Will China force itself to respect?

US, WASHINGTON (ORDO NEWS) — Chinese diplomats have long had a reputation for being well-trained, colorless and cautious professionals who work hard to fulfill their mission without attracting too much negative attention. However, the new corps of younger diplomats decided to break with the established diplomatic norms for the sake of actively promoting ideas about Soviet-19, which are favorable to China. This is called the “wolf wolf” diplomacy – and it hits them with a boomerang.

On the eve of the covid-19 crisis, Chinese Foreign Minister Wang Yi gave new instructions to the country’s diplomatic corps: to use more assertive approaches in order to protect China’s interests and reputation abroad. The pandemic, which could have been much smaller if not for the mistakes of the local authorities in Wuhan in its early stages, provided them with an ideal opportunity to put this directive into practice.

That’s what the Chinese diplomats did. For example, in mid-March, the newly appointed deputy spokesman for the Ministry of Foreign Affairs, Zhao Lijian, began to promote a conspiracy theory that claims that the new coronavirus was brought to Wuhan, the first epicenter of the pandemic, by the US military.

And in early April, the Chinese ambassador to France published a series of anonymous articles on the website of his embassy, ​​which falsely claimed that in this country the elderly victims of the virus were left to die alone. Also in April, when Australia joined the US calls for an international investigation into the origin of the pandemic, the Chinese envoy in Canberra immediately threatened with boycotts and sanctions.

However, unlike the fictitious agents of the special forces from the popular Chinese film warrior, after whom they were named, the Chinese diplomatic “war wolves” receive no reward for their reckless confrontational style. Their actions did not improve China’s international image and did not reassure those who blame their country for the pandemic. On the contrary, they undermined the authority of China and led to the alienation of those countries that he would like to win over to his side.

Why did you need to change approaches? One of the reasons is the current Chinese combination of historical uncertainty (its roots lie in the so-called “century of humiliation”) and heady arrogance caused by the country’s huge economic and geopolitical influence. The Chinese leadership is so eager to gain the respect that, in its opinion, the country it runs deserves that it has become extremely sensitive to criticism and immediately begins to threaten economic coercion when some countries dare to challenge it.

Another reason is the current regime’s emphasis on political loyalty. Given the extreme centralization of government under the authority of Chairman Xi Jinping, Chinese diplomats began to be judged not depending on the quality of their professional duties, but on how loyally and loudly they supported the party line. An example of this was last year’s appointment: Qi Yu, a propaganda apparatchik with no foreign policy experience or education, became the party secretary of the Ministry of Foreign Affairs, although traditionally this important post was occupied by an experienced diplomat.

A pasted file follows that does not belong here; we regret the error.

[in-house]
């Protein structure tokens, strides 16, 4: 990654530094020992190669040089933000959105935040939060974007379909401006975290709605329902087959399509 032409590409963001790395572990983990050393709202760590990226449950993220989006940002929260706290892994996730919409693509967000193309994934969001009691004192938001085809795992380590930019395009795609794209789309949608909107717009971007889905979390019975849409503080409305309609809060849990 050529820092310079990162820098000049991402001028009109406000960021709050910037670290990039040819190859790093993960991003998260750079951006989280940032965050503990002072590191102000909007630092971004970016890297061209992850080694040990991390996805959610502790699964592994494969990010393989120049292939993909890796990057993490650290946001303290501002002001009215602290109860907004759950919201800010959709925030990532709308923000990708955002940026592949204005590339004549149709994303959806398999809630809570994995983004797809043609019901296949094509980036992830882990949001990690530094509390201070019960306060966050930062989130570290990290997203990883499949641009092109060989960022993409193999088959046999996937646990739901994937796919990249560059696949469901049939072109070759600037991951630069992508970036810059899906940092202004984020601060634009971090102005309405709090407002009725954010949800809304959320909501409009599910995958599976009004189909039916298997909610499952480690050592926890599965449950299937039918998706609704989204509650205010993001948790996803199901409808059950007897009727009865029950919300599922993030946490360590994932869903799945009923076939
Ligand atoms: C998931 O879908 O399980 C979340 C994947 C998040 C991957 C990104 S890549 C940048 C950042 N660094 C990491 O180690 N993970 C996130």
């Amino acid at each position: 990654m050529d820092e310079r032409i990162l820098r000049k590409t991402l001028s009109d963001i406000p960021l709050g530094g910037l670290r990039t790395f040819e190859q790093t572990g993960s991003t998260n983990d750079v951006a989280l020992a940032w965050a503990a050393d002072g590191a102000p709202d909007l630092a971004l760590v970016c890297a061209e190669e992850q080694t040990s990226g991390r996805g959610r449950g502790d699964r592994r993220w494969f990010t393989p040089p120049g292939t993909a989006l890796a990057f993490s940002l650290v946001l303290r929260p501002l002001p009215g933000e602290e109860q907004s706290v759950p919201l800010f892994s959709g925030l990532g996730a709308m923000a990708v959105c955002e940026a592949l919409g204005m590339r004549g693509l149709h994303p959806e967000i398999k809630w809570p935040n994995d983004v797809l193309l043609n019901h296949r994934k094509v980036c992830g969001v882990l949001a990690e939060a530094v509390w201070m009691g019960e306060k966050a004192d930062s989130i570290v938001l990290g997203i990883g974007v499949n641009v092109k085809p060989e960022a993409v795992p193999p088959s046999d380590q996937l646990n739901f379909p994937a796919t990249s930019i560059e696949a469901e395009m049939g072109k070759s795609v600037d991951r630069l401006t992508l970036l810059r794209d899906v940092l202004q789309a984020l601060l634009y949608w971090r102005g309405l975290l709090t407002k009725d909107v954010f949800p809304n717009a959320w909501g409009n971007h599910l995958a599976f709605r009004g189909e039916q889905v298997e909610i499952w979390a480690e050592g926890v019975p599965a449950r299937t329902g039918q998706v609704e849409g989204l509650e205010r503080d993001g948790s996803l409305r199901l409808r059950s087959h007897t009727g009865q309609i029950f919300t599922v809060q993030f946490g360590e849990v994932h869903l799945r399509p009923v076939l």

When the aggressive push of propaganda by the Chinese Communist Party becomes a matter of professional survival, diplomats will be forced to do it, even if they understand that it is counterproductive (and probably many understand it). And, of course, they will not try to convince their political masters to change course. Diplomats risk paying dearly for deliberate dissidents, but they are clearly not in danger of any consequences (from criticism in the official media to demotion or dismissal) for destructive loyalty. When aggressive propaganda of the views approved by the CCP leads to negative results, the party, as they say, has a problem with tactics and not with the “political line”. If loyal diplomats are punished for “tactical mistakes,” then they will be less willing to do dirty work for the CCP in the future.

All this logic eliminates any incentives for more moderate approaches of diplomats and at the same time offers them convenient excuses for failures. Thus, it reinforces bad politics. The situation is compounded by the fact that in China there is no free press and political opposition that would emphasize the failures of this method of fighting wolves. Unlike Western diplomats, Chinese diplomats do not have to fear public ridicule or criticism. What matters to them is what their bosses say, and bosses want war wolves.

This is mistake. At a time when China’s reputation has deteriorated and the country’s relations with the United States are in a free fall, Chinese diplomats should focus on demonstrating the differences between Chinese foreign policy and US President Donald Trump’s.

It is Trump who recklessly spreads conspiracy theories and aggressively responds with threats and sanctions to any signs of disrespect. It is Trump who stupidly alienates friends and partners, and does not cultivate mutually beneficial relationships. And it was Trump’s warlike insistence on the idea of ​​the superiority of his country that weakened her international reputation and harmed her interests.

The Chinese leadership should understand this better.


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